We all hold private memories… secret tears or secret joys held captive in the secret places of our minds… Sometimes these private memories are treasured precisely because they are ours, and ours alone… and we would desire that they remain so. At other times, these memories are rendered private, because shared histories and experiences are not part of our immediate social world.
When I went to university, I realised that while all my peers would lack a shared history in its particulars, most of them would share some cultural commonalities. I would not share in these due to my Third Culture experiences. I wanted to find a way of sharing my history with them in a way that would bridge potential relational gulfs, those moments when peers realise you are not who they thought you were… So I papered my walls with photos of my childhood in Africa. These memories were not secret, but they had been rendered private through lack of shared experience, and conscious sharing was the only way to counter the loneliness of perpetual cultural misunderstanding.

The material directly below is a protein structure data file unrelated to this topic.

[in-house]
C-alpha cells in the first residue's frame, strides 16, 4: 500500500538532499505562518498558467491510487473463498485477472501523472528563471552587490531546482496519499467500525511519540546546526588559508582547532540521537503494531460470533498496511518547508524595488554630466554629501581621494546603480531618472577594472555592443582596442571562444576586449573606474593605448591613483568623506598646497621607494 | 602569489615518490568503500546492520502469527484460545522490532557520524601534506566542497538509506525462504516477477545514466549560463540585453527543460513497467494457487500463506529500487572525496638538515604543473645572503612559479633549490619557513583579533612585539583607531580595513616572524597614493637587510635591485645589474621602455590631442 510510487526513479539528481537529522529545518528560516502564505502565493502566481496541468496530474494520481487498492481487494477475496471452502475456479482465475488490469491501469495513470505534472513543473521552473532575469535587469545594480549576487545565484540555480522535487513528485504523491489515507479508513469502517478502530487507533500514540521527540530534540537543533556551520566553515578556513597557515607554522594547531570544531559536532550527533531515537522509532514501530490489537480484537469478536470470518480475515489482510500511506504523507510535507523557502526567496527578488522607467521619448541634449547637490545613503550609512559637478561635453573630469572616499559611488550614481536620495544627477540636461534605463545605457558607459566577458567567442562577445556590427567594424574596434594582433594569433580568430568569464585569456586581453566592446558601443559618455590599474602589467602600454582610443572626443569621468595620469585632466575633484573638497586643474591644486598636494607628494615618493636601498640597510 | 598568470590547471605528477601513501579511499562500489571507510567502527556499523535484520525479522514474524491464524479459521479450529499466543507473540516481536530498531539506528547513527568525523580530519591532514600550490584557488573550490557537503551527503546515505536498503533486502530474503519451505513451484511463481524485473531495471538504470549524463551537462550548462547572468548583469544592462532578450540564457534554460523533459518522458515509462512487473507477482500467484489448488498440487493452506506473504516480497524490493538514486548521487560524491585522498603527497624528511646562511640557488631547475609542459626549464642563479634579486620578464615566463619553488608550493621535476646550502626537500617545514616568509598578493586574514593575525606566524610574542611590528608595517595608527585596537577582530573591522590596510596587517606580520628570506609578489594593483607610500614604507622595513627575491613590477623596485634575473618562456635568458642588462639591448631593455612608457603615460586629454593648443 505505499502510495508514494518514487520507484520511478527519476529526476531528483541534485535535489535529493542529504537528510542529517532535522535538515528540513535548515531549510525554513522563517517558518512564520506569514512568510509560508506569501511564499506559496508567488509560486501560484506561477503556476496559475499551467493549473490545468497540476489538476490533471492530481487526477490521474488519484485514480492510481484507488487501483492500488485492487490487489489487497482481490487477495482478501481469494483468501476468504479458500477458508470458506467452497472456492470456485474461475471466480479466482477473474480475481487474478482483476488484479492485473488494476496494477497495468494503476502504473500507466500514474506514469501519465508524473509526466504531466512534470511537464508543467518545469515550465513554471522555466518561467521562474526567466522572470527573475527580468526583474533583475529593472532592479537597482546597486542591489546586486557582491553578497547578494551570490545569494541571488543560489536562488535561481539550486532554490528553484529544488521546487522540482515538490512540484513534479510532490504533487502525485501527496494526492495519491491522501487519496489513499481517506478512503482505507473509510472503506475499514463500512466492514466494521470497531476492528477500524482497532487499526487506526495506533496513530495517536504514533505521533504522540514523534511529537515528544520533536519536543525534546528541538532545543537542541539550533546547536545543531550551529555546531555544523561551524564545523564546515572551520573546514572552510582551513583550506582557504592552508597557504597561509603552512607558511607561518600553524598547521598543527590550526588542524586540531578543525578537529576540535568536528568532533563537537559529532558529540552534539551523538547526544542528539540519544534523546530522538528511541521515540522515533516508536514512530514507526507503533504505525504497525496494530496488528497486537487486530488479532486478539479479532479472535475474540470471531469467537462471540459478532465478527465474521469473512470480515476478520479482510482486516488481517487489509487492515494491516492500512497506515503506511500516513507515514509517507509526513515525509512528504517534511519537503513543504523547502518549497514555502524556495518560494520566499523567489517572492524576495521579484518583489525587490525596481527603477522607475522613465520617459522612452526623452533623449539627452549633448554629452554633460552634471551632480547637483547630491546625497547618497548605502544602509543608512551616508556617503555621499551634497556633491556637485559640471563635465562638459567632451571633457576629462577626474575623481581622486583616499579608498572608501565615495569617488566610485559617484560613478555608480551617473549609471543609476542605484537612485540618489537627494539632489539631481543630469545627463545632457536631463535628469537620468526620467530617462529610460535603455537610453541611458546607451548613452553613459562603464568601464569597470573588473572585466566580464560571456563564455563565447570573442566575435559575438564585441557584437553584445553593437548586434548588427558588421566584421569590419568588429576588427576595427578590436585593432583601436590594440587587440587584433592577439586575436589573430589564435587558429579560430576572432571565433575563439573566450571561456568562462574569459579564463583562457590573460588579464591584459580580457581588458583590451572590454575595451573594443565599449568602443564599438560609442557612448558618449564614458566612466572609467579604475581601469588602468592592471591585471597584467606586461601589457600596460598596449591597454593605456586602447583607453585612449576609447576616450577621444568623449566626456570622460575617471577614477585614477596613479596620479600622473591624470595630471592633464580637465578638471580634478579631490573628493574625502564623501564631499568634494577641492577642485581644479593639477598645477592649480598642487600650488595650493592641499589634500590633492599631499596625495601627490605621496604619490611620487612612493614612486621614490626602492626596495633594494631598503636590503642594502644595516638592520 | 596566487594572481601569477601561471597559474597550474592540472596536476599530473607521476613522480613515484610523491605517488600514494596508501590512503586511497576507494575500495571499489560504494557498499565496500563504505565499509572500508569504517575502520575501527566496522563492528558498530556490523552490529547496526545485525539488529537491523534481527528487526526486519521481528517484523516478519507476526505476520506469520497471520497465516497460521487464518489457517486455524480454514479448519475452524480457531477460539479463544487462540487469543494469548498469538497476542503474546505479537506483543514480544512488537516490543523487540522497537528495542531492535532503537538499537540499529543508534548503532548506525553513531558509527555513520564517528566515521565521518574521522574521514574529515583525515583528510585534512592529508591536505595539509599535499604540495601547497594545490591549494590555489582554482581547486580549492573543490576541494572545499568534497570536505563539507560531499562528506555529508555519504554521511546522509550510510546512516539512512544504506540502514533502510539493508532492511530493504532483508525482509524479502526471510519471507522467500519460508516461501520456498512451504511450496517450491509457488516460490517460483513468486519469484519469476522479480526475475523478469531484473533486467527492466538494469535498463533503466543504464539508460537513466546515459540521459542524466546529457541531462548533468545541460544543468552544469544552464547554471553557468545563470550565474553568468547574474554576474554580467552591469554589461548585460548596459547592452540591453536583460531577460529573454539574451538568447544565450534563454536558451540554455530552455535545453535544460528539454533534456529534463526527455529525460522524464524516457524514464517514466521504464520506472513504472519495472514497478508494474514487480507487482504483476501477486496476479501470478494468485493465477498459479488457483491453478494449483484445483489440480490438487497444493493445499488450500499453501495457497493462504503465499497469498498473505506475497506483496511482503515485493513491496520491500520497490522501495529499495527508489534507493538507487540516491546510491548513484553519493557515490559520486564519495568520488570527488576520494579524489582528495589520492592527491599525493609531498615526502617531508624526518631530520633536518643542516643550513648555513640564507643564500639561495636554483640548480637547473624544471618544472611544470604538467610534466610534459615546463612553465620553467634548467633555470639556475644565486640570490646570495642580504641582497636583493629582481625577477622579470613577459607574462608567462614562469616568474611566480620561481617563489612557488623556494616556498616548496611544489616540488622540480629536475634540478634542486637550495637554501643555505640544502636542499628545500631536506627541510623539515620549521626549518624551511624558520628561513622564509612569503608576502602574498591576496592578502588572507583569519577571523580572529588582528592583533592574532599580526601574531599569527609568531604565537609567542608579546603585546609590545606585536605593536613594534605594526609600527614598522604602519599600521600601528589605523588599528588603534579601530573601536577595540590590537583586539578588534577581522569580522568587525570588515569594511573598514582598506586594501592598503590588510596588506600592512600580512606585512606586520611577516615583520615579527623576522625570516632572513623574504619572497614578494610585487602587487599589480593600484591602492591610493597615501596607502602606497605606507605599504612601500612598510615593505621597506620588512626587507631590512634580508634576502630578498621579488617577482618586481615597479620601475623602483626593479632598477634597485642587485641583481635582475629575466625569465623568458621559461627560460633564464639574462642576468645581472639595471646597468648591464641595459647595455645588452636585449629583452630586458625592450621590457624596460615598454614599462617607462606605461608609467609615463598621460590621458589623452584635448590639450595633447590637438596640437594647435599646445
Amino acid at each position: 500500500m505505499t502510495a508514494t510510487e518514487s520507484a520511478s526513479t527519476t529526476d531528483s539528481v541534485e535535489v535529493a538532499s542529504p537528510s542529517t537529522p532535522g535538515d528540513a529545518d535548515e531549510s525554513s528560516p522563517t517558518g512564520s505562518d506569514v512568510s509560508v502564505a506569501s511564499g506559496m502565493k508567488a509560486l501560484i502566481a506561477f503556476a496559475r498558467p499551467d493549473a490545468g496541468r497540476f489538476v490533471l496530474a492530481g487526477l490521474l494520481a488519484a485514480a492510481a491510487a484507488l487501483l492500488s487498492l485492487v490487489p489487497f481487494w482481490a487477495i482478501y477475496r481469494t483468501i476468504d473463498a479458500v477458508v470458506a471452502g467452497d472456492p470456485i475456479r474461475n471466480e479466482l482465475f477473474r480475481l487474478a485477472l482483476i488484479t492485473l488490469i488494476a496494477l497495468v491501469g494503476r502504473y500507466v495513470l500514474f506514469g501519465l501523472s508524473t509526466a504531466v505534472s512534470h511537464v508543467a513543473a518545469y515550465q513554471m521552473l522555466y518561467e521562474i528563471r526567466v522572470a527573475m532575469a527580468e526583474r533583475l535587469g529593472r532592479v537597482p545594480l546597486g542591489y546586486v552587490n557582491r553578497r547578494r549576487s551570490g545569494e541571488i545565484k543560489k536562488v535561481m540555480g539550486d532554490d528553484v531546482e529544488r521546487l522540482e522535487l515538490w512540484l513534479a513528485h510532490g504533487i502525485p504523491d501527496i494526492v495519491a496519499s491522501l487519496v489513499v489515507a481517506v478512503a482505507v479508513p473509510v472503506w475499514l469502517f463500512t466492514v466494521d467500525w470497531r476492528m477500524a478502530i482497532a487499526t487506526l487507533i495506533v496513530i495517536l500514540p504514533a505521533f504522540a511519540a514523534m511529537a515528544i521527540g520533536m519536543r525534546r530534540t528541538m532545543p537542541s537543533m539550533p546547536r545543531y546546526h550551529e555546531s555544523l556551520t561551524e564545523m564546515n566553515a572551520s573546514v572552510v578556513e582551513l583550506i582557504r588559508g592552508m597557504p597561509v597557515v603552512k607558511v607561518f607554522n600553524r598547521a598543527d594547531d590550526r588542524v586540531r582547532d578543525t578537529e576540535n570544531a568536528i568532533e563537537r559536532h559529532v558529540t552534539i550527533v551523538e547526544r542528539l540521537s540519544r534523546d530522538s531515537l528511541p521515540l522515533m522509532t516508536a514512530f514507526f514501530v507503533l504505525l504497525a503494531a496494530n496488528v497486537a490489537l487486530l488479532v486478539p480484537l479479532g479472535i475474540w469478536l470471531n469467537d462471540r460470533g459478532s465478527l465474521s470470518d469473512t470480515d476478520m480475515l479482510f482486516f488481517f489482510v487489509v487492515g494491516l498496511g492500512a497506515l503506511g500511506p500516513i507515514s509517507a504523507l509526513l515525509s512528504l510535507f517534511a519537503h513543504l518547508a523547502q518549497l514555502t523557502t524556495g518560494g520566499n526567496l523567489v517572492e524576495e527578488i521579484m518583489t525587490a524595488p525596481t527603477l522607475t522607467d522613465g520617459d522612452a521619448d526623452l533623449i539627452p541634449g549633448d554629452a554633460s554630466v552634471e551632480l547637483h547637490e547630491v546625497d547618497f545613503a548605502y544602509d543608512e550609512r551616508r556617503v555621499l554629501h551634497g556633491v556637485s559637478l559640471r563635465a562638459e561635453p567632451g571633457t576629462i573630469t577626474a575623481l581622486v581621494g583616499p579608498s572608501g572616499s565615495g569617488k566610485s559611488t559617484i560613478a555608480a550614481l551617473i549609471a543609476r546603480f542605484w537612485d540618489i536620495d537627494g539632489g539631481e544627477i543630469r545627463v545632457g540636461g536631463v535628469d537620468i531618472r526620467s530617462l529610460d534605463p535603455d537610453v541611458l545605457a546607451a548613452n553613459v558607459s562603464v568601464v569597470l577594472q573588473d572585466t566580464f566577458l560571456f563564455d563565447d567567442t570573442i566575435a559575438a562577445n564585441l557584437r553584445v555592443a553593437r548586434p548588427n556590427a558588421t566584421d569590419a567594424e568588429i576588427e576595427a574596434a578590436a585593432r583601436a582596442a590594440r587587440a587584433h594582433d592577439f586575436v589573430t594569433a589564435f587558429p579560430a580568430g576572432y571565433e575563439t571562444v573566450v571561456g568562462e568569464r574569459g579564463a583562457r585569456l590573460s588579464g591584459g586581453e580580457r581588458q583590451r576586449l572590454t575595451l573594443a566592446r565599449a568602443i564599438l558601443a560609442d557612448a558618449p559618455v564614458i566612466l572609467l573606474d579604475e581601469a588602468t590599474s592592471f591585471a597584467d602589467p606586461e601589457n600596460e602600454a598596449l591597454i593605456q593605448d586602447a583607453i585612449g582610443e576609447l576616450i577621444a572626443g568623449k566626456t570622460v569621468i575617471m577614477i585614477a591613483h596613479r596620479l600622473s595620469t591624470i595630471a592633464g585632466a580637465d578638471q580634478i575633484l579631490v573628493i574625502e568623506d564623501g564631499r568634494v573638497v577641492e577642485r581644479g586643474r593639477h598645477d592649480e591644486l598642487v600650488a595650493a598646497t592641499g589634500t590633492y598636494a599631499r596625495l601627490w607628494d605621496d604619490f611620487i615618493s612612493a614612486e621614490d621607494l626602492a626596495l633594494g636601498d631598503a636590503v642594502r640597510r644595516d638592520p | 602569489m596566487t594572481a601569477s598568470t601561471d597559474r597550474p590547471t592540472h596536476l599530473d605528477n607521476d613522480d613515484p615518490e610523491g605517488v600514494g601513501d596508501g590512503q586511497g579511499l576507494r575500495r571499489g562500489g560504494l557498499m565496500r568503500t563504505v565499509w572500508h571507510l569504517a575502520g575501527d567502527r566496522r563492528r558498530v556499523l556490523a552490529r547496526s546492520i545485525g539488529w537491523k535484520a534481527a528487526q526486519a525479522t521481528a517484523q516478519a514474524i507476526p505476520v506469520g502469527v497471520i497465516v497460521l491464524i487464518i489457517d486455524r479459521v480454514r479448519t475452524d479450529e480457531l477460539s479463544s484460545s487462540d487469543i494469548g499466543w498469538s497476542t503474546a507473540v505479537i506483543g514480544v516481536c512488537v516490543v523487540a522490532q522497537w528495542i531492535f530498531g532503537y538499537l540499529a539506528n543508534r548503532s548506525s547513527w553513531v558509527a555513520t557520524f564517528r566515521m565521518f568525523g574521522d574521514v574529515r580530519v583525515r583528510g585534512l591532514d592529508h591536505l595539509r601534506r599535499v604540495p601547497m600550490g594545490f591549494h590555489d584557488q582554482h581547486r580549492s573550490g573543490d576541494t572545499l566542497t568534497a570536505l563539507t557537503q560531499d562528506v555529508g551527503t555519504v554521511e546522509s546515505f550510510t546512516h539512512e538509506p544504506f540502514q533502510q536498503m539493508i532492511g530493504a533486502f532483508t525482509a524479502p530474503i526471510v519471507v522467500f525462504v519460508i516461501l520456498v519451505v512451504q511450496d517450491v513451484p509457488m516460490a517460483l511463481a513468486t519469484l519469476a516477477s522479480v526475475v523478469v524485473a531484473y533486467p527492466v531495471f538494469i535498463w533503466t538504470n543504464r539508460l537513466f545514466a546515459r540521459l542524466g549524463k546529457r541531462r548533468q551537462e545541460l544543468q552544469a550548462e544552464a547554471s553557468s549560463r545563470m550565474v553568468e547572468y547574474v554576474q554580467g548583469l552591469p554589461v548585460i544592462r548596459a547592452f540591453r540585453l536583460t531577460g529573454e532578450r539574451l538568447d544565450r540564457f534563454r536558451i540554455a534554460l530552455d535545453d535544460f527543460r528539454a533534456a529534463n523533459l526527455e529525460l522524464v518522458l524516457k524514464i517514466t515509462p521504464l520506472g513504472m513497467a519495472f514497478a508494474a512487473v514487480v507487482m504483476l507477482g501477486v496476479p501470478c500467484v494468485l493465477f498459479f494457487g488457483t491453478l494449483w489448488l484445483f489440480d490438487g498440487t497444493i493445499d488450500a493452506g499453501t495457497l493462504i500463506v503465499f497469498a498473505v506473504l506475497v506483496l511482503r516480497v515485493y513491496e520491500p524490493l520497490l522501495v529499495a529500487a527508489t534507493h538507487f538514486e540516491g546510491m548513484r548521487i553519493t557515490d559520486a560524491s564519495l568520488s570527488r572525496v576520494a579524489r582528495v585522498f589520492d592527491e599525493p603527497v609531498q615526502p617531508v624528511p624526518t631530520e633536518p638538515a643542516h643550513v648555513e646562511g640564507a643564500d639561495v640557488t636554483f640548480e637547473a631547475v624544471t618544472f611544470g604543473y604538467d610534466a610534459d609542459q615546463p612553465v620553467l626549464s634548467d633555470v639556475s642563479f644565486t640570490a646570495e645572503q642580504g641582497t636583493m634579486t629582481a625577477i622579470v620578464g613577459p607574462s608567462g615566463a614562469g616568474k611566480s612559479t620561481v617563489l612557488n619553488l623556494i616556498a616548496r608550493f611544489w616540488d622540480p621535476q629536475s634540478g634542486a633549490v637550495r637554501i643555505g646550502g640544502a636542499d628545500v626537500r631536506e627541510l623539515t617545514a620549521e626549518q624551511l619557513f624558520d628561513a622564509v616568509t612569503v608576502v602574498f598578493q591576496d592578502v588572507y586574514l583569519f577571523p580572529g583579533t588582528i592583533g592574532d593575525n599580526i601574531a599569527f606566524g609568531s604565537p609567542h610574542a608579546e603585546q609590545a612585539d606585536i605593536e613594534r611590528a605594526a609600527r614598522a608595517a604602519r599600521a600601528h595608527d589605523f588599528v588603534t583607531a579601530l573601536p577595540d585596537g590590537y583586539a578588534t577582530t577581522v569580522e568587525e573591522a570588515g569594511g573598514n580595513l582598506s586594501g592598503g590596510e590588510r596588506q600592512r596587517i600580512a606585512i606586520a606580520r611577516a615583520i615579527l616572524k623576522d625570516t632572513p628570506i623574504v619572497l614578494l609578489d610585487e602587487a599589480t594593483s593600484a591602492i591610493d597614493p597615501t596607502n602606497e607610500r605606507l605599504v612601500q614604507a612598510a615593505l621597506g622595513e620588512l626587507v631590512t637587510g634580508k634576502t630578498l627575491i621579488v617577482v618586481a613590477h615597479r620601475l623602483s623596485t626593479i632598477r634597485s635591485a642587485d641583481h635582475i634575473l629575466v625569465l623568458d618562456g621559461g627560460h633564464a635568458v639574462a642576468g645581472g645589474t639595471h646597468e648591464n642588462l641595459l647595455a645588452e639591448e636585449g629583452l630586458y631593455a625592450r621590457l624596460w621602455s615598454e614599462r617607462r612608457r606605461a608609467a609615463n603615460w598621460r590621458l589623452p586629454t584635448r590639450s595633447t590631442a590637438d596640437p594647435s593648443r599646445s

Where memories are not shared with the peers that surround us in our present lives, lack of shared history can act as a gulf between us. Are there ways we can consciously bring others into our memories? Can we tell our stories to those around us, drawing them into the ever-evolving fabric of our lived experiences? With every memory shared, another bridge may be built between a private past and an increasingly interconnected present. Our stories are our power, our gift, and a means of connecting with those around us.
Do you have lonely memories? Could you make space today to share one of them today? Perhaps you’ll have a chance this weekend to bring that memory into a shared space…